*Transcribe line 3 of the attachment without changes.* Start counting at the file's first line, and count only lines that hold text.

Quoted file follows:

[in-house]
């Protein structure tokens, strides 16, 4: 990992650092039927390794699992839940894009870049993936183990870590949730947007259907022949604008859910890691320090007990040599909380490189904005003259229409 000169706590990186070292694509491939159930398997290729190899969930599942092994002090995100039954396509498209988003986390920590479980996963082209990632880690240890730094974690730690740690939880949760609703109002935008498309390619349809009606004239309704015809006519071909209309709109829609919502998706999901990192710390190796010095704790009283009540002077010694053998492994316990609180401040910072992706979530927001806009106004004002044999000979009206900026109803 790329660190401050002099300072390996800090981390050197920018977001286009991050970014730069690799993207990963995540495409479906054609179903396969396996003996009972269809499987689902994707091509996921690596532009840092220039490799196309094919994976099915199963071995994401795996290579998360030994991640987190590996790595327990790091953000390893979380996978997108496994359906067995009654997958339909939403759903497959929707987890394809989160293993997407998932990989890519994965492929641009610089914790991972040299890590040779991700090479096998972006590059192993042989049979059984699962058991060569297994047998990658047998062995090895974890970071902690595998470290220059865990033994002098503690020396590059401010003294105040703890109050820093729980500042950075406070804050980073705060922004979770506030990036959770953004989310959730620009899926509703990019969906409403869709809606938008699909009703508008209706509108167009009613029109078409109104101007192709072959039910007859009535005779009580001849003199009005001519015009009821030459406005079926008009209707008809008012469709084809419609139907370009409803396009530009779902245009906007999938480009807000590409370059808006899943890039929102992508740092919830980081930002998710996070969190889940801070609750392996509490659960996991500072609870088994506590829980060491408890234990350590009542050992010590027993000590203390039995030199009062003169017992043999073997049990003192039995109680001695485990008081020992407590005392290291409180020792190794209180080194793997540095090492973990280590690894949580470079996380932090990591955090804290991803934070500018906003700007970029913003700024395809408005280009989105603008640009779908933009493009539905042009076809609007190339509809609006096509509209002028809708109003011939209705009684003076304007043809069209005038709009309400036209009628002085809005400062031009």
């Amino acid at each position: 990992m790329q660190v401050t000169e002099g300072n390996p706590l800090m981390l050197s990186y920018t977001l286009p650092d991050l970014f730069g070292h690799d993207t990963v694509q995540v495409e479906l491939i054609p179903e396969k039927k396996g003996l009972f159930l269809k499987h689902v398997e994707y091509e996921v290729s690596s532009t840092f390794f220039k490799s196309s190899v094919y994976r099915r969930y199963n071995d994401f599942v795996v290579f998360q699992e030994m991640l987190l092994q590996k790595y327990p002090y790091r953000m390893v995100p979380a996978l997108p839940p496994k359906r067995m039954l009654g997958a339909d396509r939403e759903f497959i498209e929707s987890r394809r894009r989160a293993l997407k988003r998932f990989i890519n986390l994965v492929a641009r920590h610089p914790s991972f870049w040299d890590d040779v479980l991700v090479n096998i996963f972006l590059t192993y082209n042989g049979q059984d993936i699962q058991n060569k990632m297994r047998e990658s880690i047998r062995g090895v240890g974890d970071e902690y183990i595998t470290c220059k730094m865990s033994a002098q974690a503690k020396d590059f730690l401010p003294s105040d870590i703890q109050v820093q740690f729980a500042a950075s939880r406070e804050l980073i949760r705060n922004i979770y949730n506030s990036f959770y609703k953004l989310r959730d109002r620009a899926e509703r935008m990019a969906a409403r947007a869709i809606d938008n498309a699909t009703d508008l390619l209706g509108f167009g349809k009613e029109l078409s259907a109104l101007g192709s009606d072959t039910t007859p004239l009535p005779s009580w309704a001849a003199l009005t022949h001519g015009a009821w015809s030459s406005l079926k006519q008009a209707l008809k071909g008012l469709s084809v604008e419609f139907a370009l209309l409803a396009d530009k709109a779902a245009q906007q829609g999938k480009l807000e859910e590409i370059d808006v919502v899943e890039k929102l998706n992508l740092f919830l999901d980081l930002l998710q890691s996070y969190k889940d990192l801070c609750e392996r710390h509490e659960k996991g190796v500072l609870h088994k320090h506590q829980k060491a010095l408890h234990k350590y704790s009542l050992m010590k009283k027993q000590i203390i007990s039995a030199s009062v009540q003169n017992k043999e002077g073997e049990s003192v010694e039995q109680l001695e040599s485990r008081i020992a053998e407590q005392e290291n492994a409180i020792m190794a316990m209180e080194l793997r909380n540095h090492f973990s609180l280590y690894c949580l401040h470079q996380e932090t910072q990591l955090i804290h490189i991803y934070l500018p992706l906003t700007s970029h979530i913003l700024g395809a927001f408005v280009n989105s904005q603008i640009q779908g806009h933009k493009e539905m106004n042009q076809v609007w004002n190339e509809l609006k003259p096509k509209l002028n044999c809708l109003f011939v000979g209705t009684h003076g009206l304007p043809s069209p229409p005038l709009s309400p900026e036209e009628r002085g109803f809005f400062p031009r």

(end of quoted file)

């Amino acid at each position: 990992m790329q660190v401050t000169e002099g300072n390996p706590l800090m981390l050197s990186y920018t977001l286009p650092d991050l970014f730069g070292h690799d993207t990963v694509q995540v495409e479906l491939i054609p179903e396969k039927k396996g003996l009972f159930l269809k499987h689902v398997e994707y091509e996921v290729s690596s532009t840092f390794f220039k490799s196309s190899v094919y994976r099915r969930y199963n071995d994401f599942v795996v290579f998360q699992e030994m991640l987190l092994q590996k790595y327990p002090y790091r953000m390893v995100p979380a996978l997108p839940p496994k359906r067995m039954l009654g997958a339909d396509r939403e759903f497959i498209e929707s987890r394809r894009r989160a293993l997407k988003r998932f990989i890519n986390l994965v492929a641009r920590h610089p914790s991972f870049w040299d890590d040779v479980l991700v090479n096998i996963f972006l590059t192993y082209n042989g049979q059984d993936i699962q058991n060569k990632m297994r047998e990658s880690i047998r062995g090895v240890g974890d970071e902690y183990i595998t470290c220059k730094m865990s033994a002098q974690a503690k020396d590059f730690l401010p003294s105040d870590i703890q109050v820093q740690f729980a500042a950075s939880r406070e804050l980073i949760r705060n922004i979770y949730n506030s990036f959770y609703k953004l989310r959730d109002r620009a899926e509703r935008m990019a969906a409403r947007a869709i809606d938008n498309a699909t009703d508008l390619l209706g509108f167009g349809k009613e029109l078409s259907a109104l101007g192709s009606d072959t039910t007859p004239l009535p005779s009580w309704a001849a003199l009005t022949h001519g015009a009821w015809s030459s406005l079926k006519q008009a209707l008809k071909g008012l469709s084809v604008e419609f139907a370009l209309l409803a396009d530009k709109a779902a245009q906007q829609g999938k480009l807000e859910e590409i370059d808006v919502v899943e890039k929102l998706n992508l740092f919830l999901d980081l930002l998710q890691s996070y969190k889940d990192l801070c609750e392996r710390h509490e659960k996991g190796v500072l609870h088994k320090h506590q829980k060491a010095l408890h234990k350590y704790s009542l050992m010590k009283k027993q000590i203390i007990s039995a030199s009062v009540q003169n017992k043999e002077g073997e049990s003192v010694e039995q109680l001695e040599s485990r008081i020992a053998e407590q005392e290291n492994a409180i020792m190794a316990m209180e080194l793997r909380n540095h090492f973990s609180l280590y690894c949580l401040h470079q996380e932090t910072q990591l955090i804290h490189i991803y934070l500018p992706l906003t700007s970029h979530i913003l700024g395809a927001f408005v280009n989105s904005q603008i640009q779908g806009h933009k493009e539905m106004n042009q076809v609007w004002n190339e509809l609006k003259p096509k509209l002028n044999c809708l109003f011939v000979g209705t009684h003076g009206l304007p043809s069209p229409p005038l709009s309400p900026e036209e009628r002085g109803f809005f400062p031009r």